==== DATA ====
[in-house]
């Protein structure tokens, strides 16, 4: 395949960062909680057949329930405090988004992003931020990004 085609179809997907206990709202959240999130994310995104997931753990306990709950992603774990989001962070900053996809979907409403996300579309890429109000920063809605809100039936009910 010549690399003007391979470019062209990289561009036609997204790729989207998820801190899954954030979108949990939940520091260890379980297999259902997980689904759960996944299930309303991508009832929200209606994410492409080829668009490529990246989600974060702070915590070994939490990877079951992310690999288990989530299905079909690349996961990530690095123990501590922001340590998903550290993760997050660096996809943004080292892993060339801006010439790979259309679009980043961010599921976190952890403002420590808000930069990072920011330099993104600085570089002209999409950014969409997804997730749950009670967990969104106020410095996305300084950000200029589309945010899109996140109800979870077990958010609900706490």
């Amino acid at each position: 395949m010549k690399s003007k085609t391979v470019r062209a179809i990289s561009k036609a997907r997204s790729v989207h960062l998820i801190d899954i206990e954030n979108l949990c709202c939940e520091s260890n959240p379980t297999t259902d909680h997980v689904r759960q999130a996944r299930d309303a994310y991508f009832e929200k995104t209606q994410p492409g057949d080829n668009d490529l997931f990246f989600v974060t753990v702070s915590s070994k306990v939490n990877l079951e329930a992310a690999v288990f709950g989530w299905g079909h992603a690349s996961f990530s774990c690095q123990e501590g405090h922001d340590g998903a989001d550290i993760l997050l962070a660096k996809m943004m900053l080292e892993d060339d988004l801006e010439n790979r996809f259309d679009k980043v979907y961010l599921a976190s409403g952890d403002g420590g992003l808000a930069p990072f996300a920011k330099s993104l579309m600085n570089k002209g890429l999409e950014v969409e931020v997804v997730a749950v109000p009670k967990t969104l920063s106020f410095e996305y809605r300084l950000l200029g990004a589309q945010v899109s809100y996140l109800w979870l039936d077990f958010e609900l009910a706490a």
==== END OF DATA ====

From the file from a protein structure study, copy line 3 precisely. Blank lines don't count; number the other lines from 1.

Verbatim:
């Amino acid at each position: 395949m010549k690399s003007k085609t391979v470019r062209a179809i990289s561009k036609a997907r997204s790729v989207h960062l998820i801190d899954i206990e954030n979108l949990c709202c939940e520091s260890n959240p379980t297999t259902d909680h997980v689904r759960q999130a996944r299930d309303a994310y991508f009832e929200k995104t209606q994410p492409g057949d080829n668009d490529l997931f990246f989600v974060t753990v702070s915590s070994k306990v939490n990877l079951e329930a992310a690999v288990f709950g989530w299905g079909h992603a690349s996961f990530s774990c690095q123990e501590g405090h922001d340590g998903a989001d550290i993760l997050l962070a660096k996809m943004m900053l080292e892993d060339d988004l801006e010439n790979r996809f259309d679009k980043v979907y961010l599921a976190s409403g952890d403002g420590g992003l808000a930069p990072f996300a920011k330099s993104l579309m600085n570089k002209g890429l999409e950014v969409e931020v997804v997730a749950v109000p009670k967990t969104l920063s106020f410095e996305y809605r300084l950000l200029g990004a589309q945010v899109s809100y996140l109800w979870l039936d077990f958010e609900l009910a706490a």